Bits and Pieces from the Shed.

Once more I present a few of the highlights from the Shed.

A PST Fire Engine. A rather nice kit that looks very smart in gloss red.

A PST Fire Engine. A rather nice kit that looks very smart in gloss red.

Another view- it did spawn endless League of Gentlemen references.

Another view- it did spawn endless League of Gentlemen references.

A trio of technicals.

A trio of technicals.

A technical armed with a recoilless Rifle. Vehicle by MJ Figures, Recoilless Rifle by Under Fire Miniatures.

A technical armed with a recoilless Rifle. Vehicle by MJ Figures, Recoilless Rifle by Under Fire Miniatures.

A pair of troop carrying pick ups, both vehicles and passengers by MJ figures.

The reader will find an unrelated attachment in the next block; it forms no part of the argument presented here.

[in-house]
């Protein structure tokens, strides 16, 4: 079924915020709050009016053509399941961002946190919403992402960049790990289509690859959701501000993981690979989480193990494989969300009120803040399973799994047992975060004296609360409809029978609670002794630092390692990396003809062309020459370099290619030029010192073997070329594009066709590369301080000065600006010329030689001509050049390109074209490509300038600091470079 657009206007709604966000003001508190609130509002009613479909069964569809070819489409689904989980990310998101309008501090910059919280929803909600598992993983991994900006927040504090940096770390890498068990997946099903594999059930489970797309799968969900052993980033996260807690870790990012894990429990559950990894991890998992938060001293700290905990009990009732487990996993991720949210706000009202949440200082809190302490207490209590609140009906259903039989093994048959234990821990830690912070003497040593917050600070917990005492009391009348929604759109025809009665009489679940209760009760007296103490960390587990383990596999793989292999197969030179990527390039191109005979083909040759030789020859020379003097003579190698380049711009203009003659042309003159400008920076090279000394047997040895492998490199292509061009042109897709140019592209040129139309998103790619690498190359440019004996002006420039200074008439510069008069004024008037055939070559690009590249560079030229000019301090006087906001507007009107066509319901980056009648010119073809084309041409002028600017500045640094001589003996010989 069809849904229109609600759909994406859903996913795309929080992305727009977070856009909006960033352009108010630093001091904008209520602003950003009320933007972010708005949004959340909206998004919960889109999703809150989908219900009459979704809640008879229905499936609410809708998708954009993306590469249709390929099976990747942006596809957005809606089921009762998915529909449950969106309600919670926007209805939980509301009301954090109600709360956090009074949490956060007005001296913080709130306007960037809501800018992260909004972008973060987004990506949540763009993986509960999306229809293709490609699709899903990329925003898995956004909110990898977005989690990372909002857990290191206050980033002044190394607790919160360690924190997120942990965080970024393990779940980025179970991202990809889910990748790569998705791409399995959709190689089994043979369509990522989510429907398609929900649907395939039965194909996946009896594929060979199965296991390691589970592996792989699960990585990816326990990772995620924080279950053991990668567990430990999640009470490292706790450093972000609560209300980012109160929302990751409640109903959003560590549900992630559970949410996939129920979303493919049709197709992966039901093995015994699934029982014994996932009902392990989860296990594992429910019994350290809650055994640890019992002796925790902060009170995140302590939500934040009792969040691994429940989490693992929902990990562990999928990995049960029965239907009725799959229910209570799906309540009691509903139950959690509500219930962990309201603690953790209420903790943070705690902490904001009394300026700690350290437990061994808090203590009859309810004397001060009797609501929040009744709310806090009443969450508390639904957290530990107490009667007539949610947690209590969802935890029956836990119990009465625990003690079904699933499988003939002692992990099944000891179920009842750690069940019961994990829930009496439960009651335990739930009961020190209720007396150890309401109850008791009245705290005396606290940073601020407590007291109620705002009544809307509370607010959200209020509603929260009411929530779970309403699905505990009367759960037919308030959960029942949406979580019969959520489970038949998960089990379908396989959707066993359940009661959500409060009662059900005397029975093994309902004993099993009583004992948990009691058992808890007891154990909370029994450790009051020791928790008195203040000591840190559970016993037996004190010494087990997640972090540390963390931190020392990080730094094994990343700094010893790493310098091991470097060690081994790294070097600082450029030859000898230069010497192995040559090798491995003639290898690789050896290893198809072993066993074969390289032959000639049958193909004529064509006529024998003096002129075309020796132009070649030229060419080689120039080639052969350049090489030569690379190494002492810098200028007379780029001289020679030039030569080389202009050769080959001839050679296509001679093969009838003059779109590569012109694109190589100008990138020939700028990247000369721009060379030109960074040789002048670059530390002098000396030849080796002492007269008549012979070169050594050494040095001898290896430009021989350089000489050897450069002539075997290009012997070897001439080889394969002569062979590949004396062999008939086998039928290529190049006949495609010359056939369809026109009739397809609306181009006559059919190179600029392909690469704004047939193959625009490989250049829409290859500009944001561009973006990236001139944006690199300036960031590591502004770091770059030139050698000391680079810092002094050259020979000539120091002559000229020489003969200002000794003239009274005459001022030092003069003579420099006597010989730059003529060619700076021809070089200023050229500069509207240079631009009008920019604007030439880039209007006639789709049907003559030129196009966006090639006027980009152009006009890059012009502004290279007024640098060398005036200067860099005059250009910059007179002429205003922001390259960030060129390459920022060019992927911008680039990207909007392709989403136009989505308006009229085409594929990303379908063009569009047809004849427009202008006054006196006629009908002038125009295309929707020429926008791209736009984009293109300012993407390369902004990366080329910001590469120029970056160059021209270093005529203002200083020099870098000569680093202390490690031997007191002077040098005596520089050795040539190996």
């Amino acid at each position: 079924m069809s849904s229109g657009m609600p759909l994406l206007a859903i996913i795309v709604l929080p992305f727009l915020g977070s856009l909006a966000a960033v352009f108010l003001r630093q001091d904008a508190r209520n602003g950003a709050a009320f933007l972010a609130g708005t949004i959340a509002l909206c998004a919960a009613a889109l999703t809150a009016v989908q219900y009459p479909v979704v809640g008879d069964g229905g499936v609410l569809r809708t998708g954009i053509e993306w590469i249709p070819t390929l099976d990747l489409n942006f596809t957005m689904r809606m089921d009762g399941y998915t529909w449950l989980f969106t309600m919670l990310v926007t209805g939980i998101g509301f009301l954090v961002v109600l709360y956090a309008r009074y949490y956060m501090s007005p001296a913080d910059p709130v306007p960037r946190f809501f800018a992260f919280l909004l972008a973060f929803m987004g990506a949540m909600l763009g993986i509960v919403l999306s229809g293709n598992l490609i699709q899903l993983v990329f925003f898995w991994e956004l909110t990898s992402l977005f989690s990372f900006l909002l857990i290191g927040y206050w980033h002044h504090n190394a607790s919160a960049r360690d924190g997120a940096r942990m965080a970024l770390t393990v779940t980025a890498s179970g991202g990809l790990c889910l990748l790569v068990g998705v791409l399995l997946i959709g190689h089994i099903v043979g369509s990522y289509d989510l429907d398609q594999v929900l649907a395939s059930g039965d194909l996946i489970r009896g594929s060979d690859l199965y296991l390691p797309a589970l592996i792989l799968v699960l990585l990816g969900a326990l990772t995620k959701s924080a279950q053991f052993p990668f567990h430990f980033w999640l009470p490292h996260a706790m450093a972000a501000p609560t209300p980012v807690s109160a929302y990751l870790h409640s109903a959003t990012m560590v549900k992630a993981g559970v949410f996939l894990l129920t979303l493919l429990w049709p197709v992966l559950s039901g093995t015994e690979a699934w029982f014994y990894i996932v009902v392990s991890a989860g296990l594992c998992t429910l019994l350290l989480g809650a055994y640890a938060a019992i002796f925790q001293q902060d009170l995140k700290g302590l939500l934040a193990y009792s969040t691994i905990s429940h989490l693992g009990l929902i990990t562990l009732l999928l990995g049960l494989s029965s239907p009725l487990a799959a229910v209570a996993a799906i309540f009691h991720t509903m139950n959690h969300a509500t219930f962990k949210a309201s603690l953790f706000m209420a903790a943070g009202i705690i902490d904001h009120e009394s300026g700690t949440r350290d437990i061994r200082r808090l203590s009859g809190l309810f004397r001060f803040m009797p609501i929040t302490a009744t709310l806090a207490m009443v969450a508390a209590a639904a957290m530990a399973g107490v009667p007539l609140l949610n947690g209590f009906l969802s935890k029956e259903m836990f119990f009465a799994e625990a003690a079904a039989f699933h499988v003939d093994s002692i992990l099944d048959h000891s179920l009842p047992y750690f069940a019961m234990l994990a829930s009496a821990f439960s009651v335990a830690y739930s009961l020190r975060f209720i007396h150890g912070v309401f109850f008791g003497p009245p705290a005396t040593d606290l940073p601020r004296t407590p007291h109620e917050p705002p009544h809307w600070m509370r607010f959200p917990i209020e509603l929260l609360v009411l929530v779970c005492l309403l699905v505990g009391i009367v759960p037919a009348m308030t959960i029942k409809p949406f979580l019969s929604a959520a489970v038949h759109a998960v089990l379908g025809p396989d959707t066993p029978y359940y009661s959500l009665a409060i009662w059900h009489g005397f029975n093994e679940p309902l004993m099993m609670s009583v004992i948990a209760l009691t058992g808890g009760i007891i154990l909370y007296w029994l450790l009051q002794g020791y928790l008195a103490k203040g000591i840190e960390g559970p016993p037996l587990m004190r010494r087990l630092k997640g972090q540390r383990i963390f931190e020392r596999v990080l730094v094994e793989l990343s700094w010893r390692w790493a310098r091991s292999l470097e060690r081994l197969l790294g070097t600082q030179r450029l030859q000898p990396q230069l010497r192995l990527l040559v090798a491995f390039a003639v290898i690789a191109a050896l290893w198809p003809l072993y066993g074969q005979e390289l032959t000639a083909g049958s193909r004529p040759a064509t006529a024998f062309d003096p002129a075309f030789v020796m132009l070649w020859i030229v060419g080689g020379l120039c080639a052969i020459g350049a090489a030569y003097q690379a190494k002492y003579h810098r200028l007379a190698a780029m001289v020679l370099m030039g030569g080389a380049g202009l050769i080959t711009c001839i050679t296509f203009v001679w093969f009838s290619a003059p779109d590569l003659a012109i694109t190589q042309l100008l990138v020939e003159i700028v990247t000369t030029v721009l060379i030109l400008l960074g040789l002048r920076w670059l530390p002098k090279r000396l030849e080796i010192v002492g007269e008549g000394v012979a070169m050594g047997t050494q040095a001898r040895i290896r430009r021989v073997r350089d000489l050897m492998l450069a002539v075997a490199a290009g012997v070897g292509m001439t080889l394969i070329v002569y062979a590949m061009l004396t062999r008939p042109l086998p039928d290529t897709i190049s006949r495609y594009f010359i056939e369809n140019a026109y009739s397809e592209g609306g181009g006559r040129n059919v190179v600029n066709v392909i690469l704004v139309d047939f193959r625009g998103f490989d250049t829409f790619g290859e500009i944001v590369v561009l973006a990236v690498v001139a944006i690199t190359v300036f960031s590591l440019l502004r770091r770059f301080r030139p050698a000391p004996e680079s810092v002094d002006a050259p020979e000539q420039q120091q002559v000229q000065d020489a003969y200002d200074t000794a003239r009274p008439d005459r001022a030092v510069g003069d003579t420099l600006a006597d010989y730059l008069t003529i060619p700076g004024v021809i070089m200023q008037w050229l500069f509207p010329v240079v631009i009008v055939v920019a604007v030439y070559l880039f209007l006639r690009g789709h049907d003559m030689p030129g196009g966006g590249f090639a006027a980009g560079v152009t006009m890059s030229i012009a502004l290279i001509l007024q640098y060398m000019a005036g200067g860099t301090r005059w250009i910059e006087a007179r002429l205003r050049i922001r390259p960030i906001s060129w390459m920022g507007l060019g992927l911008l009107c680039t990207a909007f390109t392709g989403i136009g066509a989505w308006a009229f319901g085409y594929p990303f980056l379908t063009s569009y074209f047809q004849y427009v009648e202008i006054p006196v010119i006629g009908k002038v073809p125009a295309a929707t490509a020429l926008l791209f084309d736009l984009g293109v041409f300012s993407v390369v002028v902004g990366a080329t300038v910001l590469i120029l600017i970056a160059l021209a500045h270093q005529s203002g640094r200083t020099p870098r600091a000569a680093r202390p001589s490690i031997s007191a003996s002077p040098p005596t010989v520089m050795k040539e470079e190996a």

A pair of troop carrying pick ups, both vehicles and passengers by MJ figures.

A selection of Zulu  War British by CP Models.

A selection of Zulu War British by CP Models.

Cheers,

Pete.

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‘A Distant Plain’- first brief play through.

Last night Brian and Chris came round to give the new game a quick run through.

We decided to play the “short” 2009- 2013 scenario so set up the board and deck accordingly. Unusually the first card of the deck was a Propaganda card (1 in 13 chance) which gave us all a bit of a resources boost and a bit of population control too. This resolved we moved into playing the game properly.